Jan. 9, 2008
In sharp exchanges with some local neighborhood activists, UMass Boston officials defended their plans to build dorms to house some 1,000 on-campus beds in the next ten years as part of the school's overhaul.
"We are a commuter school. We are going to continue to be a commuter school," Ellen O'Connor, the campus's vice chancellor for administration and finance, said to roughly 40 people assembled at Columbia-Savin Hill Civic Association's Monday night meeting at the Little House. Read more
Two new academic buildings, including a gleaming, state-of-the-art science facility (minus dangerous infectious diseases). Two new parking garages to replace the crumbling substructure holding up the plaza and campus. A glass façade and new entrance to the Healey Library.
And, of course, dorms.
UMass-Boston's final conceptual plan, presented to UMass trustees on the last day of fall semester classes earlier this month, calls for 1,000 beds in the first phase, while reaching at least 2,000 beds by the end of the 25-year plan. Read more
Taking a measured tone, the Columbia-Savin Hill Civic Association, which voted to oppose dorms at UMass-Boston over four years ago, is planning to meet with UMass officials as the university community considers reconfiguring its campus.
Members of the neighborhood association this week took a pass on taking a vote reaffirming the association's opposition to the prospect of dorms, which are included in each of the three conceptual plans Read more
Boston Mayor Thomas Menino, whose criticism all but finished UMass-Boston's first campaign to build dorms on Columbia Point four years ago, is now saying he's open to the prospect.
"It's not a non-starter for me," he said this week at a separate Boston Redevelopment Authority event.
With students departing for on-campus housing, affordable housing in the neighborhoods would be freed up, he said. Read more
A passel of large development projects on and around Columbia Point has the Boston Redevelopment Authority and Mayor Thomas Menino itching to create a "comprehensive vision" for the Dorchester peninsula.
"There are so many exciting developments in this vibrant neighborhood and a comprehensive master plan will help the city ensure these changes are balanced with community input an eye for long term sustainability and matched with appropriate infrastructure," said City Councillor Maureen Feeney in a prepared statement. Read more
He is "still in a discovery mode" when it comes to the campus strategic plan for the future, UMass-Boston's Keith Motley said, and that includes dorms.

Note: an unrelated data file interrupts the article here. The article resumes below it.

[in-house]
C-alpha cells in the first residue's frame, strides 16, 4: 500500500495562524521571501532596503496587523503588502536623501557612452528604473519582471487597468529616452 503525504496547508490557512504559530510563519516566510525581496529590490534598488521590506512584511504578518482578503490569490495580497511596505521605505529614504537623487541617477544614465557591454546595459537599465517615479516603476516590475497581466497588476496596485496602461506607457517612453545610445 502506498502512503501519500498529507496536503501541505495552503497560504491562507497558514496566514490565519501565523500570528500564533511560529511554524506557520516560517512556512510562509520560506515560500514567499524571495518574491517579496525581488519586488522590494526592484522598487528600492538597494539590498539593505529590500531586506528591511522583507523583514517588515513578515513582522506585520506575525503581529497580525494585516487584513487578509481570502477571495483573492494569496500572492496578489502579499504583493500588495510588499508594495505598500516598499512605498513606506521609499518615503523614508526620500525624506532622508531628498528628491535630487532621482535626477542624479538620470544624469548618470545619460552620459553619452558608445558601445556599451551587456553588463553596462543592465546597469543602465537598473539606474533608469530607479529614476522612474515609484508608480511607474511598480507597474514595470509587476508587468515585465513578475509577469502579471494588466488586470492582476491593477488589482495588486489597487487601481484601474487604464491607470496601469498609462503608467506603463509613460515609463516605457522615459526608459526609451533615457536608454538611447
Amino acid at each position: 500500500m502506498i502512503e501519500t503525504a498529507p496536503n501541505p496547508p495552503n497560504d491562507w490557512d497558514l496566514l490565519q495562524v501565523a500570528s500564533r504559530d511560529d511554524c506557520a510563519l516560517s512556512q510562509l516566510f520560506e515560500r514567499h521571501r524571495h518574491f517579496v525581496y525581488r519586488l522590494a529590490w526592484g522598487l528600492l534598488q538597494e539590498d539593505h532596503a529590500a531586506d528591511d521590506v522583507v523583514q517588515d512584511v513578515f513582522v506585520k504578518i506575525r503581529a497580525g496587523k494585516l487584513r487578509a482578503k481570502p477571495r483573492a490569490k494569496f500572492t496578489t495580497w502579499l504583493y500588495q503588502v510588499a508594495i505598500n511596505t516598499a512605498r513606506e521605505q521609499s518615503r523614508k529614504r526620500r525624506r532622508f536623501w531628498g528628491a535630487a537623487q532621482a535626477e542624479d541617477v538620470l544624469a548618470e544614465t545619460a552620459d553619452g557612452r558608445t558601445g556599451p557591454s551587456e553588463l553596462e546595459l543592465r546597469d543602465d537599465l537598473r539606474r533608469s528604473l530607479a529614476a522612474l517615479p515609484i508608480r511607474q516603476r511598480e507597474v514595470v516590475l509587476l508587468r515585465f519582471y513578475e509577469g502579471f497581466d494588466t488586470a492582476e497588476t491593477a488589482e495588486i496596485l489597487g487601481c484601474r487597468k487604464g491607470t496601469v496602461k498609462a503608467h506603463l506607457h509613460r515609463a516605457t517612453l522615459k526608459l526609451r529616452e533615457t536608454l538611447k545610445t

Appointed as UMass-Boston's chancellor in June, Motley takes over the campus as Boston's only public university seeks to compete with its private counterparts, raising enrollment to 15,000 from 12,000 over the next few years.
The campus is also struggling with an estimated $600 million in deferred maintenance costs, along with a two-level substructure that had previously served as a parking garage. Read more
In the first big hire of his new administration, UMass-Boston Chancellor Keith Motley tapped a twelve-year campus veteran this week for his chief of staff.
Christopher Hogan, who lives in Lynn with his wife and three children, has served as the university's associate vice chancellor for athletics, recreation and special projects and programs since 2005.
He also served as the chancellor's special assistant when Motley had the job on the interim and as assistant vice chancellor of student affairs when Motley headed the division under then-Chancellor Jo Ann Gora. Read more
Jul. 25, 2007
At first glance, the new GoKids Boston space at UMass-Boston looks like any other fitness facility. It's equipped with all the things one would expect to find in a gym; there's stationary bikes and Nautilus equipment. But set beyond the weights and cardio machines is the Sportwall, a floor-to-ceiling display of flashing yellow lights that allows children to compete in a wide variety of team and one-on-one games involving running and throwing. Read more
Corcoran Jennison Companies hosted the first public meeting for residents last week to discuss plans to redevelop nearly 30 acres of land on Columbia Point into a mixed-use retail and residential project that could represent a $1 billion investment.
The site is currently home to the Bayside Expo Center, a conference facility whose business has been impacted drastically since last summer, when a change in state law allowed the new Boston Convention and Exhibition Center in South Boston to host the regional trade shows that provided Bayside with its most lucrative clients. Read more
A new mix of residential, commercial and open space would replace the box-shaped confines of Bayside Expo Center under a conceptual plan discussed today by executives from Corcoran Jennison Companies, owners of the waterfront land in Columbia Point.
Corcoran Jennison Companies has unveiled a concept to completely redevelop 21.5 acres of property on Columbia Point as a mixed use residential and retail destination at a cost that could approach $1 billion. Read more